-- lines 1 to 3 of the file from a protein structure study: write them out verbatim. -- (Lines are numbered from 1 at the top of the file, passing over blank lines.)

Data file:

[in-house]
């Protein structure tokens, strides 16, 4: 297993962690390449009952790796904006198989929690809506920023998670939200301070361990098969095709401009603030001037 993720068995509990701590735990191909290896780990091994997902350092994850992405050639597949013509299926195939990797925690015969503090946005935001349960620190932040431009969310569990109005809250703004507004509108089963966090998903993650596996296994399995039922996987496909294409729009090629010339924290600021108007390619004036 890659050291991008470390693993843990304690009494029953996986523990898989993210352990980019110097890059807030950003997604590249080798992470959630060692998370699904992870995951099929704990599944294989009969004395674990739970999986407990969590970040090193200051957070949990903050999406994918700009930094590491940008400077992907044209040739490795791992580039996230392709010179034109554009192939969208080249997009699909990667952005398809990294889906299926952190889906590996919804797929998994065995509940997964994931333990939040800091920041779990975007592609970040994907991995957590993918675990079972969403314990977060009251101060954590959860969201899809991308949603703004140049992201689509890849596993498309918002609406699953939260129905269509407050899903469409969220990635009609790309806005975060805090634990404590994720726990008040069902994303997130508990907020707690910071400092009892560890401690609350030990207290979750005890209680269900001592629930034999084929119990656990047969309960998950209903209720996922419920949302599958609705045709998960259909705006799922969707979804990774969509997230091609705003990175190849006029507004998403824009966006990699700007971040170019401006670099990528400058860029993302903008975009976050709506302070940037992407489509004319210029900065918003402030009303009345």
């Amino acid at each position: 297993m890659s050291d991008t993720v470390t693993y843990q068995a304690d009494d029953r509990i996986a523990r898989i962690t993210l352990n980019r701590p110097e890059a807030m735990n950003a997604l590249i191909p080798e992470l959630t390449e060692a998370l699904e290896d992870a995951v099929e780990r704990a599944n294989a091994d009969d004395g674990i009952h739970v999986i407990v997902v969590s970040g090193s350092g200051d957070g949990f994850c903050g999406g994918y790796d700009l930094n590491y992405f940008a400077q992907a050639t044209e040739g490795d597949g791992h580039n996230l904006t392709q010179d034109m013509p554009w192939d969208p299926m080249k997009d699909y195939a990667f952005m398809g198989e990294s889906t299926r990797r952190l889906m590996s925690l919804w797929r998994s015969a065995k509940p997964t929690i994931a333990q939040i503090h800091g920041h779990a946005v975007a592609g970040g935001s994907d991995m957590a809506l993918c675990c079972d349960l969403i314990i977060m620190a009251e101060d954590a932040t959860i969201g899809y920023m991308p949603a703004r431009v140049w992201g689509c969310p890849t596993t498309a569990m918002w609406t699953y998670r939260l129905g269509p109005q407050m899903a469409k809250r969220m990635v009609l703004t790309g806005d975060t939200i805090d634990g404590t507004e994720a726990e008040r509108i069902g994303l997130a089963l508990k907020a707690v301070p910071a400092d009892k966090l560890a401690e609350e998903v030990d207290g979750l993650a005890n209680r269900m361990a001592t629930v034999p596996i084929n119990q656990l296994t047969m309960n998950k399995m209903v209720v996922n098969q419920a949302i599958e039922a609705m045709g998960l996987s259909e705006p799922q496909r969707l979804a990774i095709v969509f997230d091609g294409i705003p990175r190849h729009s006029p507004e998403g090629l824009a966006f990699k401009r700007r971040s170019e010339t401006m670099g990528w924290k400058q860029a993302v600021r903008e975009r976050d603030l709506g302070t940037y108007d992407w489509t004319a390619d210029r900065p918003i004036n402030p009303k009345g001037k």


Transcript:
[in-house]
């Protein structure tokens, strides 16, 4: 297993962690390449009952790796904006198989929690809506920023998670939200301070361990098969095709401009603030001037 993720068995509990701590735990191909290896780990091994997902350092994850992405050639597949013509299926195939990797925690015969503090946005935001349960620190932040431009969310569990109005809250703004507004509108089963966090998903993650596996296994399995039922996987496909294409729009090629010339924290600021108007390619004036 890659050291991008470390693993843990304690009494029953996986523990898989993210352990980019110097890059807030950003997604590249080798992470959630060692998370699904992870995951099929704990599944294989009969004395674990739970999986407990969590970040090193200051957070949990903050999406994918700009930094590491940008400077992907044209040739490795791992580039996230392709010179034109554009192939969208080249997009699909990667952005398809990294889906299926952190889906590996919804797929998994065995509940997964994931333990939040800091920041779990975007592609970040994907991995957590993918675990079972969403314990977060009251101060954590959860969201899809991308949603703004140049992201689509890849596993498309918002609406699953939260129905269509407050899903469409969220990635009609790309806005975060805090634990404590994720726990008040069902994303997130508990907020707690910071400092009892560890401690609350030990207290979750005890209680269900001592629930034999084929119990656990047969309960998950209903209720996922419920949302599958609705045709998960259909705006799922969707979804990774969509997230091609705003990175190849006029507004998403824009966006990699700007971040170019401006670099990528400058860029993302903008975009976050709506302070940037992407489509004319210029900065918003402030009303009345």
């Amino acid at each position: 297993m890659s050291d991008t993720v470390t693993y843990q068995a304690d009494d029953r509990i996986a523990r898989i962690t993210l352990n980019r701590p110097e890059a807030m735990n950003a997604l590249i191909p080798e992470l959630t390449e060692a998370l699904e290896d992870a995951v099929e780990r704990a599944n294989a091994d009969d004395g674990i009952h739970v999986i407990v997902v969590s970040g090193s350092g200051d957070g949990f994850c903050g999406g994918y790796d700009l930094n590491y992405f940008a400077q992907a050639t044209e040739g490795d597949g791992h580039n996230l904006t392709q010179d034109m013509p554009w192939d969208p299926m080249k997009d699909y195939a990667f952005m398809g198989e990294s889906t299926r990797r952190l889906m590996s925690l919804w797929r998994s015969a065995k509940p997964t929690i994931a333990q939040i503090h800091g920041h779990a946005v975007a592609g970040g935001s994907d991995m957590a809506l993918c675990c079972d349960l969403i314990i977060m620190a009251e101060d954590a932040t959860i969201g899809y920023m991308p949603a703004r431009v140049w992201g689509c969310p890849t596993t498309a569990m918002w609406t699953y998670r939260l129905g269509p109005q407050m899903a469409k809250r969220m990635v009609l703004t790309g806005d975060t939200i805090d634990g404590t507004e994720a726990e008040r509108i069902g994303l997130a089963l508990k907020a707690v301070p910071a400092d009892k966090l560890a401690e609350e998903v030990d207290g979750l993650a005890n209680r269900m361990a001592t629930v034999p596996i084929n119990q656990l296994t047969m309960n998950k399995m209903v209720v996922n098969q419920a949302i599958e039922a609705m045709g998960l996987s259909e705006p799922q496909r969707l979804a990774i095709v969509f997230d091609g294409i705003p990175r190849h729009s006029p507004e998403g090629l824009a966006f990699k401009r700007r971040s170019e010339t401006m670099g990528w924290k400058q860029a993302v600021r903008e975009r976050d603030l709506g302070t940037y108007d992407w489509t004319a390619d210029r900065p918003i004036n402030p009303k009345g001037k």